In fact over the past 12 years, they have helped raise over RM50,000 for their local charities. All these from two people who believed that they could. This does not take into account that their method is also helping many companies and hospitals and households in Penang go green easily. (Their method is clever and easy. The usual recycle bin method brings a lot of problems – dirty, smelly and who cleans the bins anyway? Their method makes recycling an accountable and effortless habit.)
Besides going all over Malaysia to give talks, they also teach people how to compost household scraps. Don’s method is the method I am using right now.
And I can vouch that there are no flies, no smells and no stink. What I get is rich compost – so rich that sometimes little seeds start growing right in the compost pots!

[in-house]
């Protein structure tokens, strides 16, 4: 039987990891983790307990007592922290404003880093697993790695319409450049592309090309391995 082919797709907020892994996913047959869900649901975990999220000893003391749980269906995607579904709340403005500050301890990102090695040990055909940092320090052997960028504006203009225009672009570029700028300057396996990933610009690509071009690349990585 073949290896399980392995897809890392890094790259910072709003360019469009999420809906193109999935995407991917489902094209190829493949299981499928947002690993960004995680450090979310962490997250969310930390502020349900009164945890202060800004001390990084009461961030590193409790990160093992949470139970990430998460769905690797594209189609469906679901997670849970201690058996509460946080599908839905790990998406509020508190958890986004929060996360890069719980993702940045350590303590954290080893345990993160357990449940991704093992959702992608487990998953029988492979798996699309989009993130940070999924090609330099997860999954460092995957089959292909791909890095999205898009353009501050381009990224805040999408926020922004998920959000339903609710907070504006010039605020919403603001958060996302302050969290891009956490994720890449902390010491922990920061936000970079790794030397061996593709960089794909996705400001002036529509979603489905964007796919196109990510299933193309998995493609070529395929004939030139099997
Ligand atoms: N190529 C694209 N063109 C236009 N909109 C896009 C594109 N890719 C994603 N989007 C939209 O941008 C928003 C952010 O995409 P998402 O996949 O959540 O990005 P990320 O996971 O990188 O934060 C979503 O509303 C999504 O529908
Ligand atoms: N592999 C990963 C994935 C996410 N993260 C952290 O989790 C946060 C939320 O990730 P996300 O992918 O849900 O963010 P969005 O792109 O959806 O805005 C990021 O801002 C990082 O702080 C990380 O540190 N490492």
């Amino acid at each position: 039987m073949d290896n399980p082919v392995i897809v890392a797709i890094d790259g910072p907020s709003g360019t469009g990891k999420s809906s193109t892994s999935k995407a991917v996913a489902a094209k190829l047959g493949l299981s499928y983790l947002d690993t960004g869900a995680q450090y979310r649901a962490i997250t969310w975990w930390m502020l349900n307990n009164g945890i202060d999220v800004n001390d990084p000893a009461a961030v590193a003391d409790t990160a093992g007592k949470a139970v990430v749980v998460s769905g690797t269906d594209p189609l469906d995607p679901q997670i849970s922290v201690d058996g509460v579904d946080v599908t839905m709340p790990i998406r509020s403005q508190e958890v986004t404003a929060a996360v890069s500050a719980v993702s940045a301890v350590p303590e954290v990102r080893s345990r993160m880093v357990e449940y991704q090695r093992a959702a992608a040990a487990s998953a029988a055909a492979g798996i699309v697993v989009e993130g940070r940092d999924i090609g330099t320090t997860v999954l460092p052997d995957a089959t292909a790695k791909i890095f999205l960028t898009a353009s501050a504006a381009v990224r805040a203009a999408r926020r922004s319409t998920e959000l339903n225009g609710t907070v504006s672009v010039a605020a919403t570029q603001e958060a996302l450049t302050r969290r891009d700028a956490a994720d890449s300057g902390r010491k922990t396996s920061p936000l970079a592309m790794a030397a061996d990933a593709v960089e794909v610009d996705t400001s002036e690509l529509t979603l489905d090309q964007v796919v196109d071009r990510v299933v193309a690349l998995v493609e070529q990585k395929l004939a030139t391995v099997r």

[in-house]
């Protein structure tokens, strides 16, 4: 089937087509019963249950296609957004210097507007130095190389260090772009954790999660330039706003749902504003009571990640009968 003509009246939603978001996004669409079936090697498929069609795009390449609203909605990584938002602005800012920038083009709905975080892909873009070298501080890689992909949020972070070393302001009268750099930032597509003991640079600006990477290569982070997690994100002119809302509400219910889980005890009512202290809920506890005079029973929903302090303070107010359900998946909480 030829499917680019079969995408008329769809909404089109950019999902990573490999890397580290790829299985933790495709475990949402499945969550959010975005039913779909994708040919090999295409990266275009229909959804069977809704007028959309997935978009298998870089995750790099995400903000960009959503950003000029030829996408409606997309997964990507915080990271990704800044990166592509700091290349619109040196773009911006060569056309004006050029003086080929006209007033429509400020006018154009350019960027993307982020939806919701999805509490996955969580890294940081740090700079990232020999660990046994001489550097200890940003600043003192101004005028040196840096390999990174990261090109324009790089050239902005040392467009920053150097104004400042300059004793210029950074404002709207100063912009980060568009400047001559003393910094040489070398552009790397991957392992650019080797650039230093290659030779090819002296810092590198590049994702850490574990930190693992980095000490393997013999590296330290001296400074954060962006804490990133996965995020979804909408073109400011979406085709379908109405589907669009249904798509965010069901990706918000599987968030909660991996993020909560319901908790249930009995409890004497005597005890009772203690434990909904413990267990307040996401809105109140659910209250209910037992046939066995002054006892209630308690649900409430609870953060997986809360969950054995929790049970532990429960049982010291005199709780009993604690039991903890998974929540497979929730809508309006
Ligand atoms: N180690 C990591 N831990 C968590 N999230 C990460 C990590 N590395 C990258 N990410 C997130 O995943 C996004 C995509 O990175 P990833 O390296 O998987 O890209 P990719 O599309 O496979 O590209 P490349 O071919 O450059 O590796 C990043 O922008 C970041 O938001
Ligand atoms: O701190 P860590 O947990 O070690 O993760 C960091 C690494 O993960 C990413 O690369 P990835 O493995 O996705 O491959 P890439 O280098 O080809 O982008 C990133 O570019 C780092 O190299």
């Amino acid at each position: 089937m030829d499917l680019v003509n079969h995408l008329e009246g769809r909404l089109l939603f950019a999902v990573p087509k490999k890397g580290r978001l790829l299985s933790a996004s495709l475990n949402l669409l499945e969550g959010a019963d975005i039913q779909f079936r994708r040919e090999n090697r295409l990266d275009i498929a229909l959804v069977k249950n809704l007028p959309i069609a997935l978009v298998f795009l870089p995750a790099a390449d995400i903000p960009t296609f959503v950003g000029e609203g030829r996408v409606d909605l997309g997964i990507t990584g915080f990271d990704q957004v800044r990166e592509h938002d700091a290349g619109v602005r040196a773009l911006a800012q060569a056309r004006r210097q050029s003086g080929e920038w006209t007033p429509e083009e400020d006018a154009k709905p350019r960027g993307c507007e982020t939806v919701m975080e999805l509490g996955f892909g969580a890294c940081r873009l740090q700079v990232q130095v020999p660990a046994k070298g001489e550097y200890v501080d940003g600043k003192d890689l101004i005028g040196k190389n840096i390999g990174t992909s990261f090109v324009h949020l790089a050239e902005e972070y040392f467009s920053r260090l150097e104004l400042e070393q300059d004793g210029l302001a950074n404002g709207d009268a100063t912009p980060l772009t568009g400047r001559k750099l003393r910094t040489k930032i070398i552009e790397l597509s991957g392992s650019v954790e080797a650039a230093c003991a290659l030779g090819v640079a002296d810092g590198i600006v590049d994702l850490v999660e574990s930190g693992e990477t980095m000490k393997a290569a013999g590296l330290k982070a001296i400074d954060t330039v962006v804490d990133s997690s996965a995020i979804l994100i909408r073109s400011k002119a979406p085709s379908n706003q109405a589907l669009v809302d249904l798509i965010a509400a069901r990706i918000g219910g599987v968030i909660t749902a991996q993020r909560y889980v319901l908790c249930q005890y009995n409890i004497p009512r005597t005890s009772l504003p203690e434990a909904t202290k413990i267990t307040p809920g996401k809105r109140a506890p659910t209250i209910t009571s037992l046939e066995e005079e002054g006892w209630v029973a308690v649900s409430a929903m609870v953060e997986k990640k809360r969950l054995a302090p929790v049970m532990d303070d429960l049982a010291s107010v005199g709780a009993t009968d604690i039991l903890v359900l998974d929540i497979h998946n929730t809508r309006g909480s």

Over the past year and a half, Nic and I have thrown out very little rubbish because we recycle anything that can be recycled and we compost our organic food scraps. (I say this before prior to this, we lived high up and didn’t have the space to do all the green and eco-friendly things we wanted to do. Now that we’ve moved to a ground floor apartment with a scrap of backyard, I am now greener!). I save up used cooking oil to give to Mylene each time I see her. She passes it to a contractor who uses this cooking oil to make soap.
Whenever we meet up, we have many stories to exchange, primarily because Don and Mylene give a talk once every two weeks upon invitation from factories, NGOs, hospitals, schools and corporate bodies. They are also a couple who have enough energy to put younger people to shame. It is not easy for a couple in their 60s and 70s going all over Penang and sometimes all the way down to Johor to give free talks.